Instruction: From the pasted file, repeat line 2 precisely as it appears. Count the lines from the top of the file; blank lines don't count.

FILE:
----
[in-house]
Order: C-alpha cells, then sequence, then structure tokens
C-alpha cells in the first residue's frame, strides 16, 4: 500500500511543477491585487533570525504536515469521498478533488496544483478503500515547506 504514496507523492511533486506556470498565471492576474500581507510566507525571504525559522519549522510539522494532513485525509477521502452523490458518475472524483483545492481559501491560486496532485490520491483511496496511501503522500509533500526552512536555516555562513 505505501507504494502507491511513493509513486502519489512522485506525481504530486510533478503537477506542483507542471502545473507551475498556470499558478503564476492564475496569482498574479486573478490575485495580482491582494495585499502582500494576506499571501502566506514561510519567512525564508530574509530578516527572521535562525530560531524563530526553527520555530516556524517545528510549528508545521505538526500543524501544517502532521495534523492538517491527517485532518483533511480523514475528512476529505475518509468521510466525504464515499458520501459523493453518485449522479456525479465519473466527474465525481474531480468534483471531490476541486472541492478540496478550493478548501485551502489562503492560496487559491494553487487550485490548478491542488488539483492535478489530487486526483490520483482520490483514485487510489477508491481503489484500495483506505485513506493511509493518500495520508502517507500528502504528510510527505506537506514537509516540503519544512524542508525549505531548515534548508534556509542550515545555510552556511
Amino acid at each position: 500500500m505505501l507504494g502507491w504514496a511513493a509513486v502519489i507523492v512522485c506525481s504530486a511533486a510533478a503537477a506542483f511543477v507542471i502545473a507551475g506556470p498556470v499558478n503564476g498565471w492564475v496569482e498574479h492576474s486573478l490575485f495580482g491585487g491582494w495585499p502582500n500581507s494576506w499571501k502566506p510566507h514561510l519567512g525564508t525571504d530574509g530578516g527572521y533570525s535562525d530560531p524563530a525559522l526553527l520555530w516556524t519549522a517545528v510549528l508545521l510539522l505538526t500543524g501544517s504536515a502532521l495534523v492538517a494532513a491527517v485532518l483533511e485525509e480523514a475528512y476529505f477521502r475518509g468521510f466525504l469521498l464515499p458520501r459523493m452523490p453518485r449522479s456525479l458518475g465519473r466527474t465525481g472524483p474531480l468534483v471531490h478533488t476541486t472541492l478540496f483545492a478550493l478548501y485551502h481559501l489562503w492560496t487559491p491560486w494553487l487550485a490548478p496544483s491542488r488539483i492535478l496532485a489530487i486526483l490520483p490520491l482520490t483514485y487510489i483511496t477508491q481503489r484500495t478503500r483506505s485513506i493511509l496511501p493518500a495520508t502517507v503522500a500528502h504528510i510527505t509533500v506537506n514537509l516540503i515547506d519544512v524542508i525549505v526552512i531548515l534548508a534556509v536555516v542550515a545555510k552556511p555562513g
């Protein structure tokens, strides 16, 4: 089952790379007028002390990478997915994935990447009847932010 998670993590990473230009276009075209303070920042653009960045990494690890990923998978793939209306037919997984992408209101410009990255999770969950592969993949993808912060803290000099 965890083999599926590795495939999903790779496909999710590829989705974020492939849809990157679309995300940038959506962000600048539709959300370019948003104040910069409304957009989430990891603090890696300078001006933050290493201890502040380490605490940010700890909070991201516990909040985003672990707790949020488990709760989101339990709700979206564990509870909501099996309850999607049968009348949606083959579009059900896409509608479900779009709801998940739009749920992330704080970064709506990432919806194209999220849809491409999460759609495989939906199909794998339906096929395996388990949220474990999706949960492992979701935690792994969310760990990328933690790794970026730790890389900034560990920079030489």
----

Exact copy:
Order: C-alpha cells, then sequence, then structure tokens